While the volunteers won't interject themselves into any incidents that may arise at the park, Persichetti said, “If somebody felt they needed help, the BCDA volunteer could call 911.”
Council appointed Jennifer Nadzadi to a vacancy on the BCDA board. A member of the Blairsville Rotary, Nadzadi is a certified public accountant who has served in regional and state roles for the Pennsylvania Institute of CPAs.
Evans reported he is continuing to study recycling options for Blairsville as an alternative to the current drop-off trailers outside the borough office. Evans noted policing improperly discarded items and regularly hauling the trailers to the county recycling center near Homer City is creating a drain on borough finances and labor.
He said the Indiana County Solid Waste Authority, which operates the recycling center, has quoted a tentative monthly price range of $2 to $3 per household to offer curbside recycling. Evans said he was awaiting a quote for similar services provided by area garbage hauler Waste Management.
The Blairsville Municipal Authority handles garbage collection in the borough but does not offer recycling.
Jeff Himler is an editor for Trib Total Media. He can be reached at 724-459-6100, ext. 2910 or firstname.lastname@example.org.
Show commenting policy
TribLive commenting policy
You are solely responsible for your comments and by using TribLive.com you agree to our Terms of Service.
We moderate comments. Our goal is to provide substantive commentary for a general readership. By screening submissions, we provide a space where readers can share intelligent and informed commentary that enhances the quality of our news and information.
While most comments will be posted if they are on-topic and not abusive, moderating decisions are subjective. We will make them as carefully and consistently as we can. Because of the volume of reader comments, we cannot review individual moderation decisions with readers.
We value thoughtful comments representing a range of views that make their point quickly and politely. We make an effort to protect discussions from repeated comments either by the same reader or different readers.
We follow the same standards for taste as the daily newspaper. A few things we won't tolerate: personal attacks, obscenity, vulgarity, profanity (including expletives and letters followed by dashes), commercial promotion, impersonations, incoherence, proselytizing and SHOUTING. Don't include URLs to Web sites.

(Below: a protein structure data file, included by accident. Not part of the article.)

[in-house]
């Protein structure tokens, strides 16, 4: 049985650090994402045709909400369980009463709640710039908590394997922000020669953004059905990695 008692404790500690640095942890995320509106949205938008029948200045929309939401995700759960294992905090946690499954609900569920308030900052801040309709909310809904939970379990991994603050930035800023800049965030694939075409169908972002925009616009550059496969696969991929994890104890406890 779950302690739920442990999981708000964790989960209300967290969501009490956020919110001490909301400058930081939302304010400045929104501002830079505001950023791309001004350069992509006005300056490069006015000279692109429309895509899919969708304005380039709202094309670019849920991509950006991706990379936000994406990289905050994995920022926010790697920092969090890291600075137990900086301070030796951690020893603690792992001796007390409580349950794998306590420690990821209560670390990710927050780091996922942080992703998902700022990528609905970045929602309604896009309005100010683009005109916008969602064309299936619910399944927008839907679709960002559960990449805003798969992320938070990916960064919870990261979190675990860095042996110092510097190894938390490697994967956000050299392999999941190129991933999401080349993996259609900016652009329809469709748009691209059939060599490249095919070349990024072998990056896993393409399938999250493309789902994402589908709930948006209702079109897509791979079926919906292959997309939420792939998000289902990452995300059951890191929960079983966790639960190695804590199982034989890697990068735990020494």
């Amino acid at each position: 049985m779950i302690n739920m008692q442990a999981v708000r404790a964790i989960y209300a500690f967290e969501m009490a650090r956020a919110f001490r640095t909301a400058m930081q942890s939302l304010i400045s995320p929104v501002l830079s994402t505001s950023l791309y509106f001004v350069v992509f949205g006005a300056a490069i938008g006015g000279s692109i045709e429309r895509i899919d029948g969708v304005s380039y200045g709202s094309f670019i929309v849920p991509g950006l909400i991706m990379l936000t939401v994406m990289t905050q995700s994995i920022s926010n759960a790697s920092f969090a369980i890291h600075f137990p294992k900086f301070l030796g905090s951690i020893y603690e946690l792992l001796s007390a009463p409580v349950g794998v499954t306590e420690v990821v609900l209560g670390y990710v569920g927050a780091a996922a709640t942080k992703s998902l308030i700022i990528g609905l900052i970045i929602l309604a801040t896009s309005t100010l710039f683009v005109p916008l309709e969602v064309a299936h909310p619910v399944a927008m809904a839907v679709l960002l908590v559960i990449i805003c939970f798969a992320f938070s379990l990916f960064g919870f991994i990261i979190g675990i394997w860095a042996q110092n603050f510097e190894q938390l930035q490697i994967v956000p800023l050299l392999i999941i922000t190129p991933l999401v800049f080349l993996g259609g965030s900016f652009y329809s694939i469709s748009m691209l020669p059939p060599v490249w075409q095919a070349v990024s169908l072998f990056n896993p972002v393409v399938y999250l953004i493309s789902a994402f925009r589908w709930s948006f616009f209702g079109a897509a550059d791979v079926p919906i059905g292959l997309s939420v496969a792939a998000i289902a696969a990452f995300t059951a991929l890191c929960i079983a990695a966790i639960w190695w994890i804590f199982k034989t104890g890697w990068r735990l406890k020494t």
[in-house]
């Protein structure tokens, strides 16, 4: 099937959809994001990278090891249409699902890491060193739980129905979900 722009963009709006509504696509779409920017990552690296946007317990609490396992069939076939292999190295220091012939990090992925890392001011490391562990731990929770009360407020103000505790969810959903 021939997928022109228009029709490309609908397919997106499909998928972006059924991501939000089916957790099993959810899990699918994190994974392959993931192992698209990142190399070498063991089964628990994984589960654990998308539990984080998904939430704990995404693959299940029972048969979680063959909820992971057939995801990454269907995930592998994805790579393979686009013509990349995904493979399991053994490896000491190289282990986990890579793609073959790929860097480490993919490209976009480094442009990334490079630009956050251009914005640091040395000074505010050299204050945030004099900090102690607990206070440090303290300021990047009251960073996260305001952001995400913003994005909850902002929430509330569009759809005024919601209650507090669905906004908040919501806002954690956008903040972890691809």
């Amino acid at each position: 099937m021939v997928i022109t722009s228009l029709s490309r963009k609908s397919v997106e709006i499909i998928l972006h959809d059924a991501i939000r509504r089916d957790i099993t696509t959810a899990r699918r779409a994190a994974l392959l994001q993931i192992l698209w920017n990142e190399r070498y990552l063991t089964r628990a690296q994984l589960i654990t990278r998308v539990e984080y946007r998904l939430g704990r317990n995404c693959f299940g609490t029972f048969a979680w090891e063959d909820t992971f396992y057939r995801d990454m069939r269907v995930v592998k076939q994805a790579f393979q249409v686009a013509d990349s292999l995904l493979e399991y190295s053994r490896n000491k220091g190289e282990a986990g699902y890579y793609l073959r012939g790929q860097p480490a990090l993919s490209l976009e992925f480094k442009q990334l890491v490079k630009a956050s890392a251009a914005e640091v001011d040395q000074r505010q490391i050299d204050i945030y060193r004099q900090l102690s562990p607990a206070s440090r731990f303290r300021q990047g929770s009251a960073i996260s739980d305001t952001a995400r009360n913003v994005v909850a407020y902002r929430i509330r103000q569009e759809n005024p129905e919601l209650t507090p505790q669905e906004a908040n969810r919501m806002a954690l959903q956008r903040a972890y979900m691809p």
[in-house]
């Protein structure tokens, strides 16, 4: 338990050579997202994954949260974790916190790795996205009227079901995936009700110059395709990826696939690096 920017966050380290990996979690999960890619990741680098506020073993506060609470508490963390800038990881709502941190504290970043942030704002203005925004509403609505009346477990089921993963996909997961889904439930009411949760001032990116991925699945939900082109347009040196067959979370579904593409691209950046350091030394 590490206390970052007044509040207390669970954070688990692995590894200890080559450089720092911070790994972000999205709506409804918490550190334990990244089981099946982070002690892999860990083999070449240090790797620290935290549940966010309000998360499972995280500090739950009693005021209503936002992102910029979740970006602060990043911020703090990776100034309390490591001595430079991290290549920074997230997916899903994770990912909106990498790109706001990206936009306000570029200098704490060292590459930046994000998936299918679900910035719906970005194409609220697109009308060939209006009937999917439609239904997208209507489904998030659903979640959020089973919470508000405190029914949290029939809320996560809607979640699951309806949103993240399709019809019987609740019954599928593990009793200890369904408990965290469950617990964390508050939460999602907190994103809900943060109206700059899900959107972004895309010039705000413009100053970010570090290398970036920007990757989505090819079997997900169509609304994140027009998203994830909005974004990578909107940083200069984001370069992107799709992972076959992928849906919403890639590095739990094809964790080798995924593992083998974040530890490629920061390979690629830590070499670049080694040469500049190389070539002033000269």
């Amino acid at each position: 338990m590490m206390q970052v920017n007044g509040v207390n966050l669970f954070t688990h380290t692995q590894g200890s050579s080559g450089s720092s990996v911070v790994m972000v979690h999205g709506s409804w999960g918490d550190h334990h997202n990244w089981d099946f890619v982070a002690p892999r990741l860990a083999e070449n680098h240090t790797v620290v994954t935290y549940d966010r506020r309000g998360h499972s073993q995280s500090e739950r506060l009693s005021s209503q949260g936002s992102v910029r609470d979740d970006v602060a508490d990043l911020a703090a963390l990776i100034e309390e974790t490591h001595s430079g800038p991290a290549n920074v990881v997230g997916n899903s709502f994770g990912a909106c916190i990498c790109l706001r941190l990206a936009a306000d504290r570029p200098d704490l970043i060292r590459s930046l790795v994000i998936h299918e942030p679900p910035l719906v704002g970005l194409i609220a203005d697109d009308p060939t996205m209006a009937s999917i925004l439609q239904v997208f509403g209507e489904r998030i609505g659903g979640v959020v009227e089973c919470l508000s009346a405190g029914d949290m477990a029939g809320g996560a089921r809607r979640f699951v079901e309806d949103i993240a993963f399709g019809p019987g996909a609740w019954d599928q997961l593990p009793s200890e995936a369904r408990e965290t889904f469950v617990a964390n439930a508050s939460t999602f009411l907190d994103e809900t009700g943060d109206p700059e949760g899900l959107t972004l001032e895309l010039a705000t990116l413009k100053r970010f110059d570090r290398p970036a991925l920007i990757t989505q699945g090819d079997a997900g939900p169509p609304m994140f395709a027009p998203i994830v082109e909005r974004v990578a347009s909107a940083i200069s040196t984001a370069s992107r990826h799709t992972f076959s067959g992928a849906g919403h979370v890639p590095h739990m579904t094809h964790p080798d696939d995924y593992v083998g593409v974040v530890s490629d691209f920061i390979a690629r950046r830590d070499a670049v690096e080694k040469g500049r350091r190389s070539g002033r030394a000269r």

We do not edit comments. They are either approved or deleted. We reserve the right to edit a comment that is quoted or excerpted in an article. In this case, we may fix spelling and punctuation.
We welcome strong opinions and criticism of our work, but we don't want comments to become bogged down with discussions of our policies and we will moderate accordingly.
We appreciate it when readers and people quoted in articles or blog posts point out errors of fact or emphasis and will investigate all assertions. But these suggestions should be sent via e-mail. To avoid distracting other readers, we won't publish comments that suggest a correction. Instead, corrections will be made in a blog post or in an article.
- Armagh artist gets posthumous showcase at Indiana museum
- Rural Valley author helps raise awareness of disease through book sales
- Aging Services to display renovations for Indiana Social Center’s 25th anniversary
- Indiana University of Pennsylvania graduate films what she knows
- Comedy legend Carol Burnett visits Blairsville to receive Harvey Award
- Rural Kent parish celebrates quarter-century milestone
- Consolidation among options Blairsville-Saltsburg may consider as student enrollment drops
- Plan for IUP Homecoming draws upon broader base
- Saltsburg council projects 5-mill tax increase for 2015
- Helping others is primary reward for faithful area platelet donors
- Homer City weighs possible 1-mill tax hike